“Propaganda is necessary for the functioning and survival of human society.” Discuss
The term Propaganda assumed immense significance during the First World War but it is known that societies have made use of propaganda whenever there were common interests. In his book Propaganda and Empire, McKenzie (1984) has highlighted the extreme importance of the 19th century ideological constructs. He has suggested that the durability of the term has assisted the development of hurdles in the economic progress of the UK during the 20th century. This aspect has become an important part of debates in the post colonial period. While investigating and evaluating the foundation of such ideologies, McKenzie (1984) examined children’s literature, school text books exhibitions, radio, films and theater. He concluded that as a consequence of imperial propaganda, the middle classes were able to achieve economic advantages under the garb of idealistic processes. In this process, morality was substituted by mercenary motives and enhanced adventure and romance for military and political aggressions. Thus, it became a significant change of past imperialist urges that matched the revised concepts of colonial settings (Lambert, 1938). Across the entire middle ages till the modern period, there has been immense reliance on propaganda and no society has refrained from it. For instance the constant conflicts amongst the monarchy and parliament in Britain has been a historic struggle whereby propaganda has always been used. Propaganda has been used as a weapon in the American independence movement, while it was also liberally used during the French Revolution. The maximum use of propaganda was made during the First World War, and both communists and fascists were aggressively involved in revolutionary propaganda after the war ended. After having captured power, both sections attempted to grab territories that extended further than their national boundaries, through the use of propaganda. In the modern world, man’s creativity has perfected means of communication that extends the impact of ideas and information in quickly spreading the required appeals. Nevertheless, the technological developments can be constructively used for the creation of peace and international welfare. However, leaders such as Mussolini and Hitler chose to use this medium for inhuman and selfish objectives and thereby created a negative picture of propaganda in the modern world (Herman and Chomsky, 1988). The development of politics in the modern world has stimulated the impacts of propaganda and is now considered an essential element of political campaigns in democratic systems. Propaganda now appears to be an essential part of the democratic process because the candidates seeking nominations are expected to appeal to the voting constituencies through strong promises and planned programs. After being elected, politicians have to appeal to the electorate for their opinion on suitability and dependability of their efforts and policies. It thus becomes necessary for political parties to engage in propaganda to justify and explain their course of action to the public. During peace time, democratic governments mostly engage in propaganda in making people aware of the available services and in creating popular support for themselves. Recent developments such as globalization have expanded the scope of propaganda because under circumstances of mass consumption and mass production, propaganda techniques have transformed in creating involvement of different entities such as employees, consumers, interest groups and the public at large (Farrell and Smith, 1967). Hate propaganda creates harm to people by negatively impacting their dignity and feeling of self worth. In addition, it harms society as a whole as it obliterates social accord and leads to discriminatory practices and violence, thereby leading to the creation of a hostile atmosphere amongst those that are besieged in the...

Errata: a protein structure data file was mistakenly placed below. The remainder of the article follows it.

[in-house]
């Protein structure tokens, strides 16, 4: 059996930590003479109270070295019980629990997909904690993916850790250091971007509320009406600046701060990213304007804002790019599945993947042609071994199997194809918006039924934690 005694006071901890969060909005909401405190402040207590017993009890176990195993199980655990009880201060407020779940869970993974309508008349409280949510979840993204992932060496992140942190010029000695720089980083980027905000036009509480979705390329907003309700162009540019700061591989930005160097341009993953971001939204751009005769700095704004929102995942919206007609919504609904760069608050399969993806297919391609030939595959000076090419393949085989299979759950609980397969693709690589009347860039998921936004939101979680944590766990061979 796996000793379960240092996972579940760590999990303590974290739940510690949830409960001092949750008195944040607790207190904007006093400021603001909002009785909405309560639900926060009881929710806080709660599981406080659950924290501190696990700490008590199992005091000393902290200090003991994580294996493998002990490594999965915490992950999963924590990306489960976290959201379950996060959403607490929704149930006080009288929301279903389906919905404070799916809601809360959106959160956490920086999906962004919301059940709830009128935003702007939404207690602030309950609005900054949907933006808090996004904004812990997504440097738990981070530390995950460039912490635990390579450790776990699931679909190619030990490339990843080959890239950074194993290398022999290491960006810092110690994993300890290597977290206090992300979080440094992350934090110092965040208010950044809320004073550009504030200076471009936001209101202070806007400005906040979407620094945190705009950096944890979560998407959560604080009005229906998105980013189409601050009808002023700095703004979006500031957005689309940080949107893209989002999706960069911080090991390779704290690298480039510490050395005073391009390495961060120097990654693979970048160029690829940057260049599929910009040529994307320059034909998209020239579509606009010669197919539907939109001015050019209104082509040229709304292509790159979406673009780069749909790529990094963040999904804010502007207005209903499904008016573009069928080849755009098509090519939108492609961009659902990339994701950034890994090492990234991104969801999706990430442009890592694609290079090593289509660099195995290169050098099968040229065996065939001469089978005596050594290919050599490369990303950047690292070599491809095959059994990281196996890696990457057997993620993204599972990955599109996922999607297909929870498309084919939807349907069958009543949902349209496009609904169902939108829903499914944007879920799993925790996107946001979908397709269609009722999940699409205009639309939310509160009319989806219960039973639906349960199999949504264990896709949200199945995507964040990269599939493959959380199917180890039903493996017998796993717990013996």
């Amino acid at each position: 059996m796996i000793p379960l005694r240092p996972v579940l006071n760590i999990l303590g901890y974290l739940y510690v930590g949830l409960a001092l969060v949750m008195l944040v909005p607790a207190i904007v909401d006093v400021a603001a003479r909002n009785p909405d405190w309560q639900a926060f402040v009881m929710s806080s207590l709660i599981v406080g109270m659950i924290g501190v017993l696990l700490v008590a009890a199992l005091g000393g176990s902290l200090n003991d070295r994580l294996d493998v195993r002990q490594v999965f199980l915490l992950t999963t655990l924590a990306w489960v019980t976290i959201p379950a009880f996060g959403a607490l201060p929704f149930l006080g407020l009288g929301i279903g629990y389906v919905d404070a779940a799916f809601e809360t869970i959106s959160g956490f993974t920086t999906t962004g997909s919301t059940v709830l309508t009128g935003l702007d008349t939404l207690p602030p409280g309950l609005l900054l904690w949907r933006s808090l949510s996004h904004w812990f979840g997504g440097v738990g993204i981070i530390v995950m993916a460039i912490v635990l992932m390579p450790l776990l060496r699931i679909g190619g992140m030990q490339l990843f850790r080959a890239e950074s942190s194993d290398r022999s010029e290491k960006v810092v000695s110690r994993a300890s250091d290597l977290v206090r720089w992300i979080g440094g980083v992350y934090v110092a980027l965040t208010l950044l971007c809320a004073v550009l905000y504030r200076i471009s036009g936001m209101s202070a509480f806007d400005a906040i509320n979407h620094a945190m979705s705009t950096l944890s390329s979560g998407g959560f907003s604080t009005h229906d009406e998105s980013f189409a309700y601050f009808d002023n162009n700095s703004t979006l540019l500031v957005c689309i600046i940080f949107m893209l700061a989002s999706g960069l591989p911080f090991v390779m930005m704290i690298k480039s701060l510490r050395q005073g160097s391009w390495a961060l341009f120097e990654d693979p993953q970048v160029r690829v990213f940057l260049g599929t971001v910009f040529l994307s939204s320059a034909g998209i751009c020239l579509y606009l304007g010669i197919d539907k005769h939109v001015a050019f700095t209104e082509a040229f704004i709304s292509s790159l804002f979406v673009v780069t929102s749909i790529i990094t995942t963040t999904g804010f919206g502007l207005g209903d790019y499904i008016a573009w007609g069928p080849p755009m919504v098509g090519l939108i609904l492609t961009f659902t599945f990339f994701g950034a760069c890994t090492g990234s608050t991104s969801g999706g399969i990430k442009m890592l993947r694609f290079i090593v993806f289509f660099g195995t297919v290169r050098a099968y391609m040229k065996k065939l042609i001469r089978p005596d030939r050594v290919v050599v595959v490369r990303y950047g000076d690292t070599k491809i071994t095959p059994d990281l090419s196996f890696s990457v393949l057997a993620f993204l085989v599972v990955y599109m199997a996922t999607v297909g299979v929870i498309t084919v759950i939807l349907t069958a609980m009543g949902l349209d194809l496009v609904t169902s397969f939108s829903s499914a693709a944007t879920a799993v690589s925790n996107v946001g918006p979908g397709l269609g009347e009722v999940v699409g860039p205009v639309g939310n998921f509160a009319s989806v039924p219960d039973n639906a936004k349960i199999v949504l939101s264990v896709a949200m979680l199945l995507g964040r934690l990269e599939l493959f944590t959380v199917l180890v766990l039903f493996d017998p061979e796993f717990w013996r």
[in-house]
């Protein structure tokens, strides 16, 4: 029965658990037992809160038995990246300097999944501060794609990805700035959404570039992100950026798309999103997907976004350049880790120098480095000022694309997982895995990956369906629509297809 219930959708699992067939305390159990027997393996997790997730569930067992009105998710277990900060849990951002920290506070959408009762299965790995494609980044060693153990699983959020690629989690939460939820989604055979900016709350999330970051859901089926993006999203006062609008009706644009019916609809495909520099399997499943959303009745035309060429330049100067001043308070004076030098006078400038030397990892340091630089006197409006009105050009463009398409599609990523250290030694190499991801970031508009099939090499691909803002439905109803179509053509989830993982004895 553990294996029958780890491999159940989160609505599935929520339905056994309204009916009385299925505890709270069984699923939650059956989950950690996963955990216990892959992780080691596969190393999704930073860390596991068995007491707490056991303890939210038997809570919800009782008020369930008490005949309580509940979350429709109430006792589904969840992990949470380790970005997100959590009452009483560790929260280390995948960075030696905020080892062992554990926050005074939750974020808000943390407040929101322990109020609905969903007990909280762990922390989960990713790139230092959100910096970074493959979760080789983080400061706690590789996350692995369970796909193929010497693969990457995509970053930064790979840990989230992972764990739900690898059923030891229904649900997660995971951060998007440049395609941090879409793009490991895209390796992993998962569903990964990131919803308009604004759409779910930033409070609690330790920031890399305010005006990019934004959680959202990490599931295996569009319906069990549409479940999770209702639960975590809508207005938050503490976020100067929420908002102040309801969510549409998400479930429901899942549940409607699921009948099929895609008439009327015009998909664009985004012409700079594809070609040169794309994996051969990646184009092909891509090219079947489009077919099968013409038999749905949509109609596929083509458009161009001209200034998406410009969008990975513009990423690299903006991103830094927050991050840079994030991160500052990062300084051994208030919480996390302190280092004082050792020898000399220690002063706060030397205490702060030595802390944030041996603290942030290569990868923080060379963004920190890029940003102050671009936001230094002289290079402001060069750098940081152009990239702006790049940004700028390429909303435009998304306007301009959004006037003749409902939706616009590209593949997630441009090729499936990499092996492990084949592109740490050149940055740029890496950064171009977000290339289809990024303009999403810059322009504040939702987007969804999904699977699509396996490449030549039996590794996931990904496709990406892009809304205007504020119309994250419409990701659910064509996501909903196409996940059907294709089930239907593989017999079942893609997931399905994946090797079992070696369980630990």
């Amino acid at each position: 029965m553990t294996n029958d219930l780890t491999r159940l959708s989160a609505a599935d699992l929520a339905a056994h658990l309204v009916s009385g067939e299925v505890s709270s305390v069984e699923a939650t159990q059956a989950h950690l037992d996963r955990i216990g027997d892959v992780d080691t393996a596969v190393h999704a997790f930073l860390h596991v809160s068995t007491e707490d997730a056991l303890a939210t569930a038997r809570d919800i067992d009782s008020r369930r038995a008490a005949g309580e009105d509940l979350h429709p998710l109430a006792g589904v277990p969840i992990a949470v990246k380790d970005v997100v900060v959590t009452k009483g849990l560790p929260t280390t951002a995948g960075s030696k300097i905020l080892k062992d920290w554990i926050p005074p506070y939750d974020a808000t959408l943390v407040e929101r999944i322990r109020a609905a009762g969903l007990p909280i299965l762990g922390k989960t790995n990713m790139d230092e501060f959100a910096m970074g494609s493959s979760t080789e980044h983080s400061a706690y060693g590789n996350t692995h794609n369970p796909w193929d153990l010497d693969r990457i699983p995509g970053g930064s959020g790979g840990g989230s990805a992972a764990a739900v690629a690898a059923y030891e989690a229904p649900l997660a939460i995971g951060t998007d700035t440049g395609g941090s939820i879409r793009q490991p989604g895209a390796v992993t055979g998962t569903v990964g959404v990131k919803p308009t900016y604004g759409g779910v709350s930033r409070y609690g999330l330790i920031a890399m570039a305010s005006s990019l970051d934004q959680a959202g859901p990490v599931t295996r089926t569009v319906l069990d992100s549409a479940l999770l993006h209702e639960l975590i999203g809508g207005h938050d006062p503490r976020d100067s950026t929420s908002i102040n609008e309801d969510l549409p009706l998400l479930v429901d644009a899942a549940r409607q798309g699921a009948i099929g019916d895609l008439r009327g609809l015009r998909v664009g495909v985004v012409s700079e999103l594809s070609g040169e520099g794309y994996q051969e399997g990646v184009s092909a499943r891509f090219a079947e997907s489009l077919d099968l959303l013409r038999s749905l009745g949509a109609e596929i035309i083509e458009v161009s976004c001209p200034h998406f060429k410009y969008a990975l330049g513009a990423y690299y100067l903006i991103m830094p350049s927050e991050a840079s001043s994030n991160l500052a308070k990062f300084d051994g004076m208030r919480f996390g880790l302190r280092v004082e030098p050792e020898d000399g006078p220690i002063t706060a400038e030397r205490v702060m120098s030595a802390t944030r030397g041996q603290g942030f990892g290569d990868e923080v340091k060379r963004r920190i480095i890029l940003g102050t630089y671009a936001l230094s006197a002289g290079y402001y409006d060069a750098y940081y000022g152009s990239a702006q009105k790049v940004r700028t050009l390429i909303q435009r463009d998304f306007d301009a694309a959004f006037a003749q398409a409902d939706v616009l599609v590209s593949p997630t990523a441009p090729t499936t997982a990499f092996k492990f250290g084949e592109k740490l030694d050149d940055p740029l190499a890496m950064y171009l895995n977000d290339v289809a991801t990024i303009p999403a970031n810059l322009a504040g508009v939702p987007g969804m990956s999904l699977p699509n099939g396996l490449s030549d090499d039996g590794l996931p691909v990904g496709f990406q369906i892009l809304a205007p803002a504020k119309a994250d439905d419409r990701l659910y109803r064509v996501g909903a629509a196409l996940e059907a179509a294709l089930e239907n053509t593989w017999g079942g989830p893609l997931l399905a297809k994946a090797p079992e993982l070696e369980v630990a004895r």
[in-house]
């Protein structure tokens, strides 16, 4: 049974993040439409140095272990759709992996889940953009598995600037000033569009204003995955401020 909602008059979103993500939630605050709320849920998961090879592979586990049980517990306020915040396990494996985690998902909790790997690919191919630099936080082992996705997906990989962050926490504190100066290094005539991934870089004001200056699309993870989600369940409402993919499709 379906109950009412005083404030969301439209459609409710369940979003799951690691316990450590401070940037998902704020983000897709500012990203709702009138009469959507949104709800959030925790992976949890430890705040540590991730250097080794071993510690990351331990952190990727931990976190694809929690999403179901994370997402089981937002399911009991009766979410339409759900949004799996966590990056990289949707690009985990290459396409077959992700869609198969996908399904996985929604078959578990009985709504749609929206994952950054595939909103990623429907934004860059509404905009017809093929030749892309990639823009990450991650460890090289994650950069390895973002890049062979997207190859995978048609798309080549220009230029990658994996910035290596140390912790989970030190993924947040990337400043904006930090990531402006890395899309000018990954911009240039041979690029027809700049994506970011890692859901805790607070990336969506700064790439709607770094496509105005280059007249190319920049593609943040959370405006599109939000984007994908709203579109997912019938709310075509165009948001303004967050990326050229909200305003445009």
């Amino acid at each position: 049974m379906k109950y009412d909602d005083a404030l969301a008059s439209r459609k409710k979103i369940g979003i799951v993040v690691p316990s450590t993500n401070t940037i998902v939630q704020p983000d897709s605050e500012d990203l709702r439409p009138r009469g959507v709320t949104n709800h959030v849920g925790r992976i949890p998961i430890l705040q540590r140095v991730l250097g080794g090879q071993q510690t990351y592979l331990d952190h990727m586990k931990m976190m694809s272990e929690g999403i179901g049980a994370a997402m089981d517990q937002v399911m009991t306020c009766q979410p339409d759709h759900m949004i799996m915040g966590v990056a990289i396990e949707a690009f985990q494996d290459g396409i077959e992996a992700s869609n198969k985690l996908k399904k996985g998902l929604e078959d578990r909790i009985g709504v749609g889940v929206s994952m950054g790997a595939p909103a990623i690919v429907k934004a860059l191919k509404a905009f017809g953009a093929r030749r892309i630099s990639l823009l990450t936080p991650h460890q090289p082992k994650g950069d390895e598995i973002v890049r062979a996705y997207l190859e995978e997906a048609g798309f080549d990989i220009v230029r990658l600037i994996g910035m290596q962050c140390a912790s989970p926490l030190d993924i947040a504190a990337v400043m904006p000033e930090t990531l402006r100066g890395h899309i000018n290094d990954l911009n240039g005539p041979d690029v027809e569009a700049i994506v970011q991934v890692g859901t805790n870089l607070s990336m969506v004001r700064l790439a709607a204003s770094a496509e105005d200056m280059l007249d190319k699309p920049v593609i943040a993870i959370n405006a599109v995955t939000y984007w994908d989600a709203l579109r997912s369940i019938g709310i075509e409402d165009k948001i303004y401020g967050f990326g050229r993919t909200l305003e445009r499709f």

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Farrell, J. C. Smith, Asa P. (1967). Image and Reality in World Politics, New York, Columbia University Press.
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Jowett, G. S. and Victoria O’Donnell. (2011) . Propaganda and Persuasion, Sage Publications.
Katz, D. (1954). Public opinion and propaganda, Holt, Rinehart and Winston
Lambert, R. (1938). Propaganda, T. Nelson and sons, ltd. New York
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